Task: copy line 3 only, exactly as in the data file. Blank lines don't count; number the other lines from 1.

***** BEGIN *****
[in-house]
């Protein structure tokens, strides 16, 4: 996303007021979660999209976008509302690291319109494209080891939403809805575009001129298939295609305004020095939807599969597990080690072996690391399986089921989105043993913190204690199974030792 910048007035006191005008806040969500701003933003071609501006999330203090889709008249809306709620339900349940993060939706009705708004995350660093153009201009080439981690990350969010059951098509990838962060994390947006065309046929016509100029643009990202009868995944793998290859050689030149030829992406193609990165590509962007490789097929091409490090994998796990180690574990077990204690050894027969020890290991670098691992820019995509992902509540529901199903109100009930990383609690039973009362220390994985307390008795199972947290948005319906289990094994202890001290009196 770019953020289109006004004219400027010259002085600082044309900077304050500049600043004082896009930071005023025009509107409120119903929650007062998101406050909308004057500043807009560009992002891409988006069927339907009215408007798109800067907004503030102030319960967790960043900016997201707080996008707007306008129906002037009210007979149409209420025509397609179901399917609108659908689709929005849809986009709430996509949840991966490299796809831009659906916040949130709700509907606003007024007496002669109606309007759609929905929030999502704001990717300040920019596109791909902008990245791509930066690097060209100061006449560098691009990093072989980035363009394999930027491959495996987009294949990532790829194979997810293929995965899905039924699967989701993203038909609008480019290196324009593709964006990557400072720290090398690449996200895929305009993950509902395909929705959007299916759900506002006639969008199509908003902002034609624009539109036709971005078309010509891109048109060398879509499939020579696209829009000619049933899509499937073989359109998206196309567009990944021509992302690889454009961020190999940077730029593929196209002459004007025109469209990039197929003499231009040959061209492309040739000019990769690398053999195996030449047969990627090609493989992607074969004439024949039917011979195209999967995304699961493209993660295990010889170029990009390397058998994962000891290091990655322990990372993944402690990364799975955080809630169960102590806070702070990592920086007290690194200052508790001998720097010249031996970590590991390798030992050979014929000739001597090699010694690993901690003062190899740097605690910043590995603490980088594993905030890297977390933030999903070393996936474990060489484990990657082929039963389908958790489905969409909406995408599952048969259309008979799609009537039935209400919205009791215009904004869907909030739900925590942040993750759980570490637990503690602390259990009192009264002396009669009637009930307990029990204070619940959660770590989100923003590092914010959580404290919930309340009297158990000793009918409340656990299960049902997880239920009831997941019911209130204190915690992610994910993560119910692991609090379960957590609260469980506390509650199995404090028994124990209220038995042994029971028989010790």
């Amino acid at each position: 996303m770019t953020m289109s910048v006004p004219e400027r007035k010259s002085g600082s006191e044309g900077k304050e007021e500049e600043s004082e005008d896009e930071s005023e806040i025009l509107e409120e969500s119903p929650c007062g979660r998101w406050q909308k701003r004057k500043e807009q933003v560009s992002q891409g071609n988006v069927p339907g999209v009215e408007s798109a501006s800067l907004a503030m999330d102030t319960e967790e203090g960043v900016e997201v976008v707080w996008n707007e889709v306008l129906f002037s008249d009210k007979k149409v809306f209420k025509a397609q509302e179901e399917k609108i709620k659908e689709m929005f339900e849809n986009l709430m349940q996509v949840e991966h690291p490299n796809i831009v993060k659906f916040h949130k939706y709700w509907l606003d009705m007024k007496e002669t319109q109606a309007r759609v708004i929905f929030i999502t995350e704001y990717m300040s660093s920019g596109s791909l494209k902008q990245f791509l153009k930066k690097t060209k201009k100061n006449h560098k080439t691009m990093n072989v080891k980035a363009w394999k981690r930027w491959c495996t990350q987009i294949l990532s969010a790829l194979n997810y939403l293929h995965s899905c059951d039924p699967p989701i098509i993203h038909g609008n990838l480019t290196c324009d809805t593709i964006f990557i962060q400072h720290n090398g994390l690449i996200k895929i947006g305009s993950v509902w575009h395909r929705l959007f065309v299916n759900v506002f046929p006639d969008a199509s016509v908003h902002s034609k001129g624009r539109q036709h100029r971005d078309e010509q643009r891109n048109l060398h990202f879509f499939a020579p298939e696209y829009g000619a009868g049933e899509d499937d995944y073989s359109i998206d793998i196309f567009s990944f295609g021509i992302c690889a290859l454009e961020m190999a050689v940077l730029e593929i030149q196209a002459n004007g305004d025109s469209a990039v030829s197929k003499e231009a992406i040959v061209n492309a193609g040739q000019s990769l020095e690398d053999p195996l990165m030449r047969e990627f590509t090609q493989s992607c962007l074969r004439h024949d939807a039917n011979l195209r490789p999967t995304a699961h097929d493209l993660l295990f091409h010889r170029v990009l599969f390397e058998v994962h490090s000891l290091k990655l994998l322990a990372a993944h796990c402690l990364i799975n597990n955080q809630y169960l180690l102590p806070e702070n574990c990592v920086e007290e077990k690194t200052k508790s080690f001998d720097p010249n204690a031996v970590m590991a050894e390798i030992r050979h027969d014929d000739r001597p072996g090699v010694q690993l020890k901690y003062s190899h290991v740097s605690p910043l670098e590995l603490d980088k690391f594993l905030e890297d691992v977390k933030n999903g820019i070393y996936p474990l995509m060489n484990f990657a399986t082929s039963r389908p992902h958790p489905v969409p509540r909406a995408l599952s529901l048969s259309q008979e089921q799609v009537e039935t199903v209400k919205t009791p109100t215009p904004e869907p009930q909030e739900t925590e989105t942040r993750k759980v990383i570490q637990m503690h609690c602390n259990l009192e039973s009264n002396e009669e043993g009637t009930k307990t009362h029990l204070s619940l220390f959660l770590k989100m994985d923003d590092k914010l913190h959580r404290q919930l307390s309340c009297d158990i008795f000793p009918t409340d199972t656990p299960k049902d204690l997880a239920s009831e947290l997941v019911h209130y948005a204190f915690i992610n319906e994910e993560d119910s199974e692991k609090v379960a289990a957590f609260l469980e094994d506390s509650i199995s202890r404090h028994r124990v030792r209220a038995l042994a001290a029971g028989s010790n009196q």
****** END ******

């Amino acid at each position: 996303m770019t953020m289109s910048v006004p004219e400027r007035k010259s002085g600082s006191e044309g900077k304050e007021e500049e600043s004082e005008d896009e930071s005023e806040i025009l509107e409120e969500s119903p929650c007062g979660r998101w406050q909308k701003r004057k500043e807009q933003v560009s992002q891409g071609n988006v069927p339907g999209v009215e408007s798109a501006s800067l907004a503030m999330d102030t319960e967790e203090g960043v900016e997201v976008v707080w996008n707007e889709v306008l129906f002037s008249d009210k007979k149409v809306f209420k025509a397609q509302e179901e399917k609108i709620k659908e689709m929005f339900e849809n986009l709430m349940q996509v949840e991966h690291p490299n796809i831009v993060k659906f916040h949130k939706y709700w509907l606003d009705m007024k007496e002669t319109q109606a309007r759609v708004i929905f929030i999502t995350e704001y990717m300040s660093s920019g596109s791909l494209k902008q990245f791509l153009k930066k690097t060209k201009k100061n006449h560098k080439t691009m990093n072989v080891k980035a363009w394999k981690r930027w491959c495996t990350q987009i294949l990532s969010a790829l194979n997810y939403l293929h995965s899905c059951d039924p699967p989701i098509i993203h038909g609008n990838l480019t290196c324009d809805t593709i964006f990557i962060q400072h720290n090398g994390l690449i996200k895929i947006g305009s993950v509902w575009h395909r929705l959007f065309v299916n759900v506002f046929p006639d969008a199509s016509v908003h902002s034609k001129g624009r539109q036709h100029r971005d078309e010509q643009r891109n048109l060398h990202f879509f499939a020579p298939e696209y829009g000619a009868g049933e899509d499937d995944y073989s359109i998206d793998i196309f567009s990944f295609g021509i992302c690889a290859l454009e961020m190999a050689v940077l730029e593929i030149q196209a002459n004007g305004d025109s469209a990039v030829s197929k003499e231009a992406i040959v061209n492309a193609g040739q000019s990769l020095e690398d053999p195996l990165m030449r047969e990627f590509t090609q493989s992607c962007l074969r004439h024949d939807a039917n011979l195209r490789p999967t995304a699961h097929d493209l993660l295990f091409h010889r170029v990009l599969f390397e058998v994962h490090s000891l290091k990655l994998l322990a990372a993944h796990c402690l990364i799975n597990n955080q809630y169960l180690l102590p806070e702070n574990c990592v920086e007290e077990k690194t200052k508790s080690f001998d720097p010249n204690a031996v970590m590991a050894e390798i030992r050979h027969d014929d000739r001597p072996g090699v010694q690993l020890k901690y003062s190899h290991v740097s605690p910043l670098e590995l603490d980088k690391f594993l905030e890297d691992v977390k933030n999903g820019i070393y996936p474990l995509m060489n484990f990657a399986t082929s039963r389908p992902h958790p489905v969409p509540r909406a995408l599952s529901l048969s259309q008979e089921q799609v009537e039935t199903v209400k919205t009791p109100t215009p904004e869907p009930q909030e739900t925590e989105t942040r993750k759980v990383i570490q637990m503690h609690c602390n259990l009192e039973s009264n002396e009669e043993g009637t009930k307990t009362h029990l204070s619940l220390f959660l770590k989100m994985d923003d590092k914010l913190h959580r404290q919930l307390s309340c009297d158990i008795f000793p009918t409340d199972t656990p299960k049902d204690l997880a239920s009831e947290l997941v019911h209130y948005a204190f915690i992610n319906e994910e993560d119910s199974e692991k609090v379960a289990a957590f609260l469980e094994d506390s509650i199995s202890r404090h028994r124990v030792r209220a038995l042994a001290a029971g028989s010790n009196q």